The first Hat Sisters costume John Michael Gray created was simple, compared with what followed.
For Provincetown’s Carnival in 1984, he decorated two baseball caps with feathers and painted the bills orange. To the backs he attached flowing white material that connected to cuffs he and his future husband, Tim O’Connor, wore on their wrists — a visual rendition of Prince’s song “When Doves Cry.”
And though over their years they also became known for dresses they wore as the Hat Sisters, that first time they augmented their headwear with naught but flip-flops and white Speedos. “We were much younger and much, much, much thinner,” O’Connor recalled with the laugh that has echoed through decades of their ever-changing designs.
This summer, not long after retiring full time to Provincetown, Dr. Gray was diagnosed with lung cancer that metastasized. He was 66 when he died at home Sept. 24.
Dividing 32 years between Provincetown and their former longtime home in the South End, the Hat Sisters became celebrated figures at parades, carnivals, and decades of charity gatherings, at which the allure of their presence helped raise hundreds of thousands of dollars for causes ranging from AIDS health care to cancer research.
“The Hat Sisters were always there for everybody, for any event of any kind. They would always be there with huge smiles and lots of love,” said Harry Collings, a prominent LGBT community activist.
“To the community they were very special,” he added. “People just knew them from all the country — they were icons from Boston. You never knew what they were going to wear. It was always something magical and whimsical and always be appropriate for the event.”
By day, Dr. Gray was a longtime educator who was coordinator of fine arts for the Newton Public Schools from 1986 to 2008. He also served for decades as executive director of the New England Art Education Conference, was program co-director of the Globe’s Scholastic Art & Writing Awards, and had been a board member of the Alliance for Young Artists & Writers.
“He stood out as someone who fought to keep art and music programs alive,” said Charlotte Brumit, a former music teacher in Newton’s schools. “He was so supportive of us and had this way of recognizing and honoring our unique talents. He always gave us the freedom to teach to our strengths and encouraged us to follow our creativities and our passions, and to really think outside the box.”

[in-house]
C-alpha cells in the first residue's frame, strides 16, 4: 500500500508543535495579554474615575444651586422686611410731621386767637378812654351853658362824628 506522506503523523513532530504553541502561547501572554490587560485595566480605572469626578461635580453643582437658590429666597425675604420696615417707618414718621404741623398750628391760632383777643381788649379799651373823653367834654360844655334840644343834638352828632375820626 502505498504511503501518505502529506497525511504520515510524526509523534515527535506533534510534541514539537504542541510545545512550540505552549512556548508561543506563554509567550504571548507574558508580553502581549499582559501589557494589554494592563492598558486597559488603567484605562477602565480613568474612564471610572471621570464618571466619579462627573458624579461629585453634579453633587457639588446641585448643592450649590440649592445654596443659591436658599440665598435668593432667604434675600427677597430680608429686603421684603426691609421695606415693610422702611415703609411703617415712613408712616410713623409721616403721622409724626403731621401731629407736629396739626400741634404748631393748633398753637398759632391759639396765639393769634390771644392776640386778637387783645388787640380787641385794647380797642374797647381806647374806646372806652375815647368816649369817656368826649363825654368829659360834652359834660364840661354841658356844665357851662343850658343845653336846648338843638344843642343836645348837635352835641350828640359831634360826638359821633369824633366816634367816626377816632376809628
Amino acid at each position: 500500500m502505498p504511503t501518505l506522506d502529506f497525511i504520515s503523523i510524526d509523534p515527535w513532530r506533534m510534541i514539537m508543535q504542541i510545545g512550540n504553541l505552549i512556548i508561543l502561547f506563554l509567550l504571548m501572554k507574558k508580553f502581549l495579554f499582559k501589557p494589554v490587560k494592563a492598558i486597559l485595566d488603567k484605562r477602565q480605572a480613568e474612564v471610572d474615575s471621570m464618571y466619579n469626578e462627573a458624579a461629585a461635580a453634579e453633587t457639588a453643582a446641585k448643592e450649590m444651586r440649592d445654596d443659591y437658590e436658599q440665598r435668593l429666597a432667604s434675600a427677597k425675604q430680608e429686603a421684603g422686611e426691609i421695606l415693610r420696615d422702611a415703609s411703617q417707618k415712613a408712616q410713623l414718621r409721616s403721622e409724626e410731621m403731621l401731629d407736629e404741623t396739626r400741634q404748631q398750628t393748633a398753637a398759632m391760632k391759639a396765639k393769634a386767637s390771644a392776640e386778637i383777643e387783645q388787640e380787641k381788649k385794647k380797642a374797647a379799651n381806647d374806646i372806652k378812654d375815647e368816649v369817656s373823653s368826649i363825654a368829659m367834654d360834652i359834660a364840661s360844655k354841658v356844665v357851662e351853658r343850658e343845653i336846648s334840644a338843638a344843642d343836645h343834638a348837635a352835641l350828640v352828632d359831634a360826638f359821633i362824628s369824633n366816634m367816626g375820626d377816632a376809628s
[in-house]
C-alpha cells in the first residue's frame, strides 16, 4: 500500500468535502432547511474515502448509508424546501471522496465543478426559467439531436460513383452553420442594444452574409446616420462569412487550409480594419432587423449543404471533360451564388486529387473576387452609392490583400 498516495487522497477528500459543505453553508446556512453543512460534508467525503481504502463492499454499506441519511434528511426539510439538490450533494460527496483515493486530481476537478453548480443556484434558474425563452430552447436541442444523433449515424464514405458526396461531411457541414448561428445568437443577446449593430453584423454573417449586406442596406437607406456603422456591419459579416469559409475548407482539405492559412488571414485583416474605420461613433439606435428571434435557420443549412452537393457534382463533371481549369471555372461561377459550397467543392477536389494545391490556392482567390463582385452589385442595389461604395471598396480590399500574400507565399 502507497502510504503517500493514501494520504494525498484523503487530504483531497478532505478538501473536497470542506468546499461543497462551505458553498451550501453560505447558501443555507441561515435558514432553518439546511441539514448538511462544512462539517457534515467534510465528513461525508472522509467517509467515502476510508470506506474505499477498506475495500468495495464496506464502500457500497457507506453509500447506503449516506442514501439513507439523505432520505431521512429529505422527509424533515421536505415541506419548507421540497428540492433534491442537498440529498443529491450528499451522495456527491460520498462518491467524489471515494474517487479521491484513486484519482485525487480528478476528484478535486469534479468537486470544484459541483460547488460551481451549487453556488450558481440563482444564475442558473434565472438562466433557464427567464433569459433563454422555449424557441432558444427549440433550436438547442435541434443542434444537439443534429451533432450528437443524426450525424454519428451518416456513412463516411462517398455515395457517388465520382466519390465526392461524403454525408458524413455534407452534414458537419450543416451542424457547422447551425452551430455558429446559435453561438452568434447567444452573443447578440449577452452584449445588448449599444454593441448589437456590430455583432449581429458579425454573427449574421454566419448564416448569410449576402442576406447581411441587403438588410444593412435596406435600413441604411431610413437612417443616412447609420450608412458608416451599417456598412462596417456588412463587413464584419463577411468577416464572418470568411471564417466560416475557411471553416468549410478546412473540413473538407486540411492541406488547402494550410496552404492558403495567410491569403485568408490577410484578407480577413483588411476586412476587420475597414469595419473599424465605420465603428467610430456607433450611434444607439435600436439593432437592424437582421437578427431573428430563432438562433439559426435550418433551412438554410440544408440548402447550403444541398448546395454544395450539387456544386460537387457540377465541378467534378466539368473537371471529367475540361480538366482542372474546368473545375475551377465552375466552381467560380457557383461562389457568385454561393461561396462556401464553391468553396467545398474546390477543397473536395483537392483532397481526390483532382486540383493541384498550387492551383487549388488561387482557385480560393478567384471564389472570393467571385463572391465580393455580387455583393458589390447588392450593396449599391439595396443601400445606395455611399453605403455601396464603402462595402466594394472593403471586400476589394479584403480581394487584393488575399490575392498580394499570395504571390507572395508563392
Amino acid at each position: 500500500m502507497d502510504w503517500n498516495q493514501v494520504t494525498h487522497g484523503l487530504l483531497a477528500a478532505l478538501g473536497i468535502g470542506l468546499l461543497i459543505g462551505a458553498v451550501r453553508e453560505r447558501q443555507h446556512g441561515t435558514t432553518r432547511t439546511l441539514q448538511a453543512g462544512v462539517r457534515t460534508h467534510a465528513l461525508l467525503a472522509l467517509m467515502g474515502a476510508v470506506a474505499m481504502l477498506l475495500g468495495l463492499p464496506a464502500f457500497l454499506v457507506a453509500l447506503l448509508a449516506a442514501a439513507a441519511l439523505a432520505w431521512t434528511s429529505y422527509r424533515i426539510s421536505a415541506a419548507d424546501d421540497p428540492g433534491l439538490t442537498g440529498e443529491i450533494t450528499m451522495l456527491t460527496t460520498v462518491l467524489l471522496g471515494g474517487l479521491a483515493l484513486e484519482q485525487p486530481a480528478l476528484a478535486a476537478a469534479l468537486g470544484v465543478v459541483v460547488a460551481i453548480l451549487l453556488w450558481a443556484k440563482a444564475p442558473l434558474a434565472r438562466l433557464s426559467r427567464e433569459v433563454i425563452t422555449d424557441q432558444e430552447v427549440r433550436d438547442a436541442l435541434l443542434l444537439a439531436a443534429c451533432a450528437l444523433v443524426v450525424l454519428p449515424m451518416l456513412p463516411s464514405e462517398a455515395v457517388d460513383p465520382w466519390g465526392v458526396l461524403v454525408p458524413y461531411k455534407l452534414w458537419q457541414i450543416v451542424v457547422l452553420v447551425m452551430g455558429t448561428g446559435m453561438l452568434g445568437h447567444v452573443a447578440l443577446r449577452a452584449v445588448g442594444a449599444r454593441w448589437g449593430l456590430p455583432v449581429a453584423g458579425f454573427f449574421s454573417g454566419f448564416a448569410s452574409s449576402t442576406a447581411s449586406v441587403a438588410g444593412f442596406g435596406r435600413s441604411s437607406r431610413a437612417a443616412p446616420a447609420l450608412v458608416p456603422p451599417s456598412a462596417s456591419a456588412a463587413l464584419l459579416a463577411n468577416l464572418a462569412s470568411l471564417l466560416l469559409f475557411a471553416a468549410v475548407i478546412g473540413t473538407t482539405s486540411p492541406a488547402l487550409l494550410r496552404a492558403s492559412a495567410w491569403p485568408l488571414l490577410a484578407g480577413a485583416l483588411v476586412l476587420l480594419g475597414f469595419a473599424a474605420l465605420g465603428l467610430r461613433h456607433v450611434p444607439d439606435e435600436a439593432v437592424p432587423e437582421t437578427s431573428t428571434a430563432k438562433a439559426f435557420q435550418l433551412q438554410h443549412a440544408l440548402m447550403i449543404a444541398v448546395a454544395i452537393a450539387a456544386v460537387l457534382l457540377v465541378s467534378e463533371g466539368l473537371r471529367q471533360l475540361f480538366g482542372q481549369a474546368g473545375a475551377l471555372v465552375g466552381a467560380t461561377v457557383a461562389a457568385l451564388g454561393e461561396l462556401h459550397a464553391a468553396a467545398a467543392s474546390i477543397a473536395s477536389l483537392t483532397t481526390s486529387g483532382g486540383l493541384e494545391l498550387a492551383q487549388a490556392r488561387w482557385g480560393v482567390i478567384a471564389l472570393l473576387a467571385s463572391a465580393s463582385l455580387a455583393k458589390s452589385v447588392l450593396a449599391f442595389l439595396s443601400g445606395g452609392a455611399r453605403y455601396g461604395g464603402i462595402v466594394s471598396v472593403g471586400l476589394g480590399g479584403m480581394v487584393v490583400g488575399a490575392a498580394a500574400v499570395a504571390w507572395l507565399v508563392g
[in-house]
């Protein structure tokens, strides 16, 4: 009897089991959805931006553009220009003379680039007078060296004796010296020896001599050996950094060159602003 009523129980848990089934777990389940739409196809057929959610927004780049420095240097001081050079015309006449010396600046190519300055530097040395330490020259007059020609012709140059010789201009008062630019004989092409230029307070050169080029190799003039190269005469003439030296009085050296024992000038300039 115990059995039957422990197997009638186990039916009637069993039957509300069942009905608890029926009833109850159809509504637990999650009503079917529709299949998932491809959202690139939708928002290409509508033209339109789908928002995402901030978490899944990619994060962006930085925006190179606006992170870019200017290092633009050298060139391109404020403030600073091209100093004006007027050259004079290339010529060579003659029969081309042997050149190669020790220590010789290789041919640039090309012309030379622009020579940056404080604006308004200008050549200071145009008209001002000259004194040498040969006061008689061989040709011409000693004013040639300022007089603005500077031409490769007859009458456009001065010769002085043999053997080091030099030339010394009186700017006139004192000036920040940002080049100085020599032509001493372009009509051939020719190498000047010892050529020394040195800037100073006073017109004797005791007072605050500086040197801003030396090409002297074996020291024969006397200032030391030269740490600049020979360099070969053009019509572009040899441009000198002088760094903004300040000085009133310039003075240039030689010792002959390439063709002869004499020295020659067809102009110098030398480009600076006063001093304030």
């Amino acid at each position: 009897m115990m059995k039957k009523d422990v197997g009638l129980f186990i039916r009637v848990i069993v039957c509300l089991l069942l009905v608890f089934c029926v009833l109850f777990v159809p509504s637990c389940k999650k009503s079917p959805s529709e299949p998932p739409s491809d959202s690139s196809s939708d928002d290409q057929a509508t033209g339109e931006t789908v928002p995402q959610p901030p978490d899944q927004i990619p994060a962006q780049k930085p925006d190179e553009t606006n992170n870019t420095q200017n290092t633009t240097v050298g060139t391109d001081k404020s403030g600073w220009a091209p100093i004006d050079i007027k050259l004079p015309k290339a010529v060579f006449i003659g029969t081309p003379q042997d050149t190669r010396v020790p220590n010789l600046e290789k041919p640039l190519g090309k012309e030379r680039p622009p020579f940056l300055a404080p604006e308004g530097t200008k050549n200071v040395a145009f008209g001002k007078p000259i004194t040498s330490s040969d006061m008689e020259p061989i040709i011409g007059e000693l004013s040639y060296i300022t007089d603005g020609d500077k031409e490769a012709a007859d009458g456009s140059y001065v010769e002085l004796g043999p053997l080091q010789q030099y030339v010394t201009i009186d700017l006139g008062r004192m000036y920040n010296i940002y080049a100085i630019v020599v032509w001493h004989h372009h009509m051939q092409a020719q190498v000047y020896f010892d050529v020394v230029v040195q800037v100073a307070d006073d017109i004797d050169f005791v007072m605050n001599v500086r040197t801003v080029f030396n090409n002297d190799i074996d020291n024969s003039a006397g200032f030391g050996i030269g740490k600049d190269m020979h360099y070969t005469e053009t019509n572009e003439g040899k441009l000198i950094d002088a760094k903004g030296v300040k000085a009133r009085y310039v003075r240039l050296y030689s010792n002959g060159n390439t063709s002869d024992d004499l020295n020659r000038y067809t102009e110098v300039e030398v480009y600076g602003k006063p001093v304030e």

When Dr. Gray arrived in Newton amid the burgeoning AIDS crisis, “so many public educators were still in the closet. All I can say about John Michael was that his closet had no doors,” said Pauline Joseph, a retired art teacher in the Newton schools.
“He broke through a horrible wall and opened up an emotional space for so many people — not just for gay people to come out, but for straight people to come in and have a true relationship. In Newton, he led with incredible dignity and joy,” she said.
Supervising arts for all of Newton’s schools meant that Dr. Gray and his husband attended concerts and art exhibitions continually, often three or more times a week. “He just loved to see his teachers succeed and see the students succeed,” O’Connor said. “Any level of success was fine with him. He was not a demanding human being, but what he expected was quality.”
Born in Nashua, Dr. Gray grew up in Amherst, N.H., the middle of three siblings born to Vern Gray, who owned a business that made school furniture, and the former Phyllis Duff.